Human psychology is extraordinarily complex, which is why personality tests that try to jam everyone into black and white categories don't work very well. But there are ways that we can accurately measure a person's characteristics.
People fit into a spectrum in many different dimensions and the traditional way to measure these are with the “Big Five”: extroversion, agreeableness, conscientiousness, neuroticism, and openness to experience.
Quiz Insight uses these and other factors to tease out subtle differences in the test-taker. But if you really want to understand why these tests work, consider that in every ecosystem, there’s a top predator, a secondary predator, a variety of herbivores (ranging in size from tiny to huge), burrowing animals, and even flying animals. This is because species must evolve to exploit food sources or defense mechanisms.
The interesting thing is that these patterns repeat themselves. In Australia for example -- where marsupials are the primary mammalian fauna – the principal herbivores are kangaroo, the secondary herbivores are wallabies; there are tree-dwellers (koalas), burrowers (wombats), marsupial carnivores (bandicoots, Tasmanian Devils and even extinct marsupial lions), and “flying” marsupials (sugar gliders and flying squirrels).
Because humans are an ecosystem unto themselves, we each find a niche to accommodate our physical, mental and emotional makeup. And for many reasons, these niches mirror those found in the natural world. We may think we’re one kind of person, but often find ourselves behaving surprisingly differently in aggressive or competitive contexts.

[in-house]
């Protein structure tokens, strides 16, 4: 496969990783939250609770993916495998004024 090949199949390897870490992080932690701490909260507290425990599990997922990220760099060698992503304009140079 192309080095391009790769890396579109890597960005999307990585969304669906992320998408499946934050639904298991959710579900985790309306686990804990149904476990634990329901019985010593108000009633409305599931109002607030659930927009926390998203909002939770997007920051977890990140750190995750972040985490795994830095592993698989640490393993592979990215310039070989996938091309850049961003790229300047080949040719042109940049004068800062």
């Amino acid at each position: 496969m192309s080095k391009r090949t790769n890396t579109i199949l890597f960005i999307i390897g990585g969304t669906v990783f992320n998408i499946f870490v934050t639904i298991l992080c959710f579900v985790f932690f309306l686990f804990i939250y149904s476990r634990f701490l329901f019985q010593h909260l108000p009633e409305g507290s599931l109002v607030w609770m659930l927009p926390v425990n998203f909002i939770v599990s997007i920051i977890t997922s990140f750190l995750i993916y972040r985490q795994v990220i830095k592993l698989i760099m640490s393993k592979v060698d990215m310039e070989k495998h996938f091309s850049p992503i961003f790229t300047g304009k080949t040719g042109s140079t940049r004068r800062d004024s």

Our tests employ the algorithms first used in the bestselling book The Animal in You (St. Martin’s Press), which explored how biological and social pressures conspire to shape our personalities.
After entering your scores, the test builds a proprietary mathematical profile. Each question is assigned a different weight depending on how other questions are answered. Extreme attributes are weighted exponentially higher, because some characteristics are more important when combined with others. A big man that is shy and gentle is a completely different personality from a man who’s tiny and shy.
Over 20 million people have taken our tests, and while they’re obviously not meant to be taken too seriously, judging from the thousands of emails we receive, many people are thinking about themselves in a new light. Which can't be a bad thing since thinking is always good.